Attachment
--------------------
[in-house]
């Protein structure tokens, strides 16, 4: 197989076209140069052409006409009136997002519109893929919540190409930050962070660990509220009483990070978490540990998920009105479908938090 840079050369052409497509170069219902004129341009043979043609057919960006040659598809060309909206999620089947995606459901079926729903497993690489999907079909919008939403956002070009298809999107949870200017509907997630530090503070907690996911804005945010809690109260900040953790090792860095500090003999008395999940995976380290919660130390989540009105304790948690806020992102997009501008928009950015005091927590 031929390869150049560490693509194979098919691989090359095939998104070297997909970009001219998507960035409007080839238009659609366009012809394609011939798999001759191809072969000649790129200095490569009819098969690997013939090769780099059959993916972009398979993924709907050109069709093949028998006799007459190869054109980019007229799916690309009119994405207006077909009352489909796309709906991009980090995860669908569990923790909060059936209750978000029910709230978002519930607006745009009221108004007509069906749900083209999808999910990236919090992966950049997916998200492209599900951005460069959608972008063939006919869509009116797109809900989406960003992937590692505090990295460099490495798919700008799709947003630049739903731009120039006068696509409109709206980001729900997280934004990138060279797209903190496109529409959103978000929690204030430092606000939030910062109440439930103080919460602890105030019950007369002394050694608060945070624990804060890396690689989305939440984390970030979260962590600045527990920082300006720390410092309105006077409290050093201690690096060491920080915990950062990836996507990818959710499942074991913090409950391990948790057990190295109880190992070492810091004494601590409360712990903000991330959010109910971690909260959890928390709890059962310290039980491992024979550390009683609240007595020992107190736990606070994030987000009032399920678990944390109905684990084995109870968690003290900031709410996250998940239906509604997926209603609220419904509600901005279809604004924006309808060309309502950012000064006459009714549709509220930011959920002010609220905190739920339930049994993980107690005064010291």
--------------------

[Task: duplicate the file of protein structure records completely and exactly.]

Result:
[in-house]
């Protein structure tokens, strides 16, 4: 197989076209140069052409006409009136997002519109893929919540190409930050962070660990509220009483990070978490540990998920009105479908938090 840079050369052409497509170069219902004129341009043979043609057919960006040659598809060309909206999620089947995606459901079926729903497993690489999907079909919008939403956002070009298809999107949870200017509907997630530090503070907690996911804005945010809690109260900040953790090792860095500090003999008395999940995976380290919660130390989540009105304790948690806020992102997009501008928009950015005091927590 031929390869150049560490693509194979098919691989090359095939998104070297997909970009001219998507960035409007080839238009659609366009012809394609011939798999001759191809072969000649790129200095490569009819098969690997013939090769780099059959993916972009398979993924709907050109069709093949028998006799007459190869054109980019007229799916690309009119994405207006077909009352489909796309709906991009980090995860669908569990923790909060059936209750978000029910709230978002519930607006745009009221108004007509069906749900083209999808999910990236919090992966950049997916998200492209599900951005460069959608972008063939006919869509009116797109809900989406960003992937590692505090990295460099490495798919700008799709947003630049739903731009120039006068696509409109709206980001729900997280934004990138060279797209903190496109529409959103978000929690204030430092606000939030910062109440439930103080919460602890105030019950007369002394050694608060945070624990804060890396690689989305939440984390970030979260962590600045527990920082300006720390410092309105006077409290050093201690690096060491920080915990950062990836996507990818959710499942074991913090409950391990948790057990190295109880190992070492810091004494601590409360712990903000991330959010109910971690909260959890928390709890059962310290039980491992024979550390009683609240007595020992107190736990606070994030987000009032399920678990944390109905684990084995109870968690003290900031709410996250998940239906509604997926209603609220419904509600901005279809604004924006309808060309309502950012000064006459009714549709509220930011959920002010609220905190739920339930049994993980107690005064010291």